top of page

Hold, feel, give.

The thin red yarn was used to create a 10X10 square on the sprung hardwood floor in room 9190 located on the Nalanda campus at Naropa University in Boulder, CO.

I was in my second year of graduate school where I was studying contemporary performance. I chose this MFA because I wanted to further explore other improvisational forms that were more body-centric like dance, a methodology called the Viewpoints, and body-mind centering work. One of my classes, taught by the contemplative and brilliant, Barbara Dilley was called The Red Square.

The exercise was originally developed by Chögyam Trungpa as a form of practice in Dharma Art. It is about training the eye compositionally: the inner eye, the ensemble eye, the audience eye. I remember sitting as a student, noticing the space, seeing myself in the space, and then placing myself in the space where I compositionally saw myself in relationship to the boundaries of the string and in relation to time and space. Other students would then add on to the composition until we collectively felt it was complete. All of this was done in silence.

Here is what this exercise taught me: To not be reactionary to circumstances, but rather intentional. You can still trust your impulses while still giving yourself permission to hold, feel, and give. Instead of just hopping on stage, notice it first, see yourself on it and then move to the place where you will compositionally connect with the stage and with the audience. Once you have done this, then it is easier to give.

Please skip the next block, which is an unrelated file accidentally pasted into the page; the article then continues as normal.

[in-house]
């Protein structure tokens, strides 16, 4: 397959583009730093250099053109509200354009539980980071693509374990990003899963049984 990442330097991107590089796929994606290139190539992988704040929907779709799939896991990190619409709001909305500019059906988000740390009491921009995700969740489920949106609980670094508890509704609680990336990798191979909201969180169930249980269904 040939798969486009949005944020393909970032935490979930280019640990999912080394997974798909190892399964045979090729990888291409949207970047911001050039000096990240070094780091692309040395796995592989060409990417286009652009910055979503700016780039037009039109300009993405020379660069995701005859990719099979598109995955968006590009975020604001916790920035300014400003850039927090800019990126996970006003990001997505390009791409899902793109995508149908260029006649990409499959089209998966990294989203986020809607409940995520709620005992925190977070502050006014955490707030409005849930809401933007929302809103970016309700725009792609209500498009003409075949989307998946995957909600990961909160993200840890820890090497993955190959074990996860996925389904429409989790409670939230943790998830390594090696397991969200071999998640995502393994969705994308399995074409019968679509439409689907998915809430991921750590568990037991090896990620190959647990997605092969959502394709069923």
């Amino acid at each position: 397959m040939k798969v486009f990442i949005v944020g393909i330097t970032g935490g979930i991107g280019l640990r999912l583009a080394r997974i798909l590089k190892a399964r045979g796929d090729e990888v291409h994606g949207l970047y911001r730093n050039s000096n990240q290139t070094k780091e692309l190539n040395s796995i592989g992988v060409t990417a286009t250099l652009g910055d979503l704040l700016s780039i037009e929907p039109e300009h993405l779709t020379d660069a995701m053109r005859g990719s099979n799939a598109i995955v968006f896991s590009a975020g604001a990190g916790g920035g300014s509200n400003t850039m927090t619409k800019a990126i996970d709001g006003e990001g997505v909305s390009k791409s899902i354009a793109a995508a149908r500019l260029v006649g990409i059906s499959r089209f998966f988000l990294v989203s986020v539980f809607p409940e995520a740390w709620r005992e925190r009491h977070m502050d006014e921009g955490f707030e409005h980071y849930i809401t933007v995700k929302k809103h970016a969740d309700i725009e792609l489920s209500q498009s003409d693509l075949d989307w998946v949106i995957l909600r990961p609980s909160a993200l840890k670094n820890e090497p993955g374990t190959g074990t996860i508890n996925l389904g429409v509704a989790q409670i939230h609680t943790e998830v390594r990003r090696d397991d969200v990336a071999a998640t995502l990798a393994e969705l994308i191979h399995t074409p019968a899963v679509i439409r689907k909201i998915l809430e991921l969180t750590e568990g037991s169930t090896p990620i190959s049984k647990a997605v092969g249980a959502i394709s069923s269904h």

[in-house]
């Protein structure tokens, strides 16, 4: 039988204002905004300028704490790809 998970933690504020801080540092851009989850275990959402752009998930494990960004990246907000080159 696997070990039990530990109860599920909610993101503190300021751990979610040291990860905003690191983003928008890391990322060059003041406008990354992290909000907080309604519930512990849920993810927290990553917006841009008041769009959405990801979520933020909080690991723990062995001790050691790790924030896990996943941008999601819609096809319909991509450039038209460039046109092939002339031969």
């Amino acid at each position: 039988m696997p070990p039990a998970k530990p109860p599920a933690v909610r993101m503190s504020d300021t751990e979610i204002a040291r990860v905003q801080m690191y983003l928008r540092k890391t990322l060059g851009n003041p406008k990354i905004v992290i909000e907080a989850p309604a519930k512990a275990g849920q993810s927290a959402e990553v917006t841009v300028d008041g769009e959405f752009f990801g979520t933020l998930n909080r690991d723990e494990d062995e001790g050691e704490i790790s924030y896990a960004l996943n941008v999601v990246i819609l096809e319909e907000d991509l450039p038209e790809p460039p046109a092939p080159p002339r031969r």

The eye practice is also about this. Inner eye: noticing your internal space- how do you feel in your body? how is your posture? Are you breathing in a way that is helping you? Ensemble eye: open up your awareness to everything you are sharing your space with — this could be your team or the objects you share your space with (podium, screen, etc.), and the Audience eye: open your awareness to bring in your audience and the space that surrounds them.

This is presence.

The Red Square also taught me that I am not always needed in a composition. Not just physically but also vocally. When we started to add on layers like sound or text, I learned that my voice wasn’t always needed. Strong storytellers and presenters are good at finding the composition within their delivery by allowing the space for the pause or questioning if a certain message is necessary depending on who the audience is.

This improvisational form definitely gave me valuable insights and it was a practice that we repeated again and again. We would experiment by playing outside of the square, we would bring in costumes and add music. It was a very playful structure that begged for creativity, collaboration, and curiosity.

Is there a recipe or a structure that you can give yourself in this new year that will support your creativity, your collaborations, and your curiosity?


bottom of page